Lessons in Building an Acute Dialysis Program
Los Angeles area-based Beverly Hospital stands ready to provide in-house hemodialysis services after transitioning from its outsourced provider. The result? Consistency, control and cost savings.
Beverly Hospital is a 202-bed, nonprofit acute care facility serving the community in East Los Angeles County, and it is under pressure. Its service area population, nearly 80% Hispanic/Latino, is medically and socioeconomically underserved. Many residents have a history of diabetes, obesity and hypertension, that has led to a high rate of kidney failure and demand for dialysis, says Charlene Chu, Director of Acute Care and Dialysis at Beverly Hospital, where she manages the nursing staff and ER, ICU, hemodialysis and stroke programs.
Due to this growing need for renal replacement in the community, including cases entering the emergency room, the hospital was experiencing challenges from the outsourced acute dialysis provider that it depended on for intermittent hemodialysis (IHD) treatments. The situation became urgent during the spring 2021 COVID-19 surge. At that time, the average monthly dialysis patient census was over 200, and the outsourced provider was unable to provide stat treatment to critically ill patients. (This compares to a census exceeding 300 a month during the first COVID surge, and a current census of about 150, with most patients now requiring dialysis for chronic kidney disease [CKD]).
“We would be fighting for the outsourced provider’s time, even for routine dialysis,” says Chu, who has been with Beverly Hospital for 32 years. “Patients would often be waiting until after midnight to receive treatment. They did not deserve this kind of service. But it was totally out of my control. Adding to that, many of the outsourced nurses refused to dialyze COVID patients, they were concerned about sitting in the room for the one-on-one treatments.”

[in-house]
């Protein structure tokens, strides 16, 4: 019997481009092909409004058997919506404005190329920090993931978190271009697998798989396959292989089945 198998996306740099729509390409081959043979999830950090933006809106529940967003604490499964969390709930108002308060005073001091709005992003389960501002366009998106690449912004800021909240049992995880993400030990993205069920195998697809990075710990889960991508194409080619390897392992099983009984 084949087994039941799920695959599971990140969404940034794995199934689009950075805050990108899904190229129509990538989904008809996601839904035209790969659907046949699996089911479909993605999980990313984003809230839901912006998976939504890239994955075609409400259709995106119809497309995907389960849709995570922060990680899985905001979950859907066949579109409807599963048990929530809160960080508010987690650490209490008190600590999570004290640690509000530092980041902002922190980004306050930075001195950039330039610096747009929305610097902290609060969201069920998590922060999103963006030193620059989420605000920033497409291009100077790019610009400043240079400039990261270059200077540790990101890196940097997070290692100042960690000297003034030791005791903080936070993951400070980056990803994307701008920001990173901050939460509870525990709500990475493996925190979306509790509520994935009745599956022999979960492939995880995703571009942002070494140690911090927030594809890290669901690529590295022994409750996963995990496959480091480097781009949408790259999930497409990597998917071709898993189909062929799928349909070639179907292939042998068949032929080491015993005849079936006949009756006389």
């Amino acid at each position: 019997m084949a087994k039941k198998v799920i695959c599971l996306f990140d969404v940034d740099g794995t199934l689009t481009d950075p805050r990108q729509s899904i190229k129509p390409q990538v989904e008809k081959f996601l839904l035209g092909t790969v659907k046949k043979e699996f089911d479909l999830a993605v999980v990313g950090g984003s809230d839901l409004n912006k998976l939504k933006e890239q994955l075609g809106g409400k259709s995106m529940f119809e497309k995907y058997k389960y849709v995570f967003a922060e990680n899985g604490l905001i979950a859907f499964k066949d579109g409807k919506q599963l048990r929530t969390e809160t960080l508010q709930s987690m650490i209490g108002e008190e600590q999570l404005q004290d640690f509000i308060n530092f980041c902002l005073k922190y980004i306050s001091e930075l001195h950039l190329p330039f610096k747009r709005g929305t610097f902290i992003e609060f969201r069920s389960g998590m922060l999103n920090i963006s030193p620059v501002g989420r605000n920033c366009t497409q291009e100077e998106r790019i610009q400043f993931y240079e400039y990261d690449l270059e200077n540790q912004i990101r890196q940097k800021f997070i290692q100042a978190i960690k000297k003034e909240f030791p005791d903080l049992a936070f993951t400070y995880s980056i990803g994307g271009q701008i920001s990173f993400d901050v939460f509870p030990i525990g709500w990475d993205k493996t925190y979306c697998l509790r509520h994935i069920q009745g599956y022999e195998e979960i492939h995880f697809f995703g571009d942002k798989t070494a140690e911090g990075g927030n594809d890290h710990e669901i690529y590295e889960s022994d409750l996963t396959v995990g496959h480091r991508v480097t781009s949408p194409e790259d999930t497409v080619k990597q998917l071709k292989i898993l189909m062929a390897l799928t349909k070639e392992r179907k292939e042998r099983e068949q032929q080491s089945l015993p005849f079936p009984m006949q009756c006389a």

Nancy Lee, Senior Vice President of Operations and Chief Nursing Officer, with over 30 years of healthcare management experience, joined Beverly Hospital in March 2020. During the first year of the pandemic, she and her staff found themselves faced with an overwhelming pandemic-fueled demand for dialysis, compounded by limited service from their outsourced provider. By spring 2021, Lee and other hospital leadership decided that something had to change to serve the needs of their community. The team began looking into a versatile new dialysis technology, the Tablo® Hemodialysis System, that they could use to deliver patient care themselves with their own machines and staff.
She discussed the idea with nephrologist Carlos Gonzalez, MD, and Tameem Alhayya, MD, Beverly Hospital’s Chief of the Department of Medicine and Family Practice, who were supportive of the practice transition. After financial and other analyses by hospital administration, the decision was made to forego the long-time outsourced provider for a fleet of Tablo consoles. Chu also hired two experienced dialysis nurses, John Zhang, RN, and PJ Ho, RN, in April 2021. Once the government-required policies and procedures were finalized and approved, the team underwent brief training and went live with Tablo treatments on May 26, 2021.
An Assuring Level of Safety and Efficiency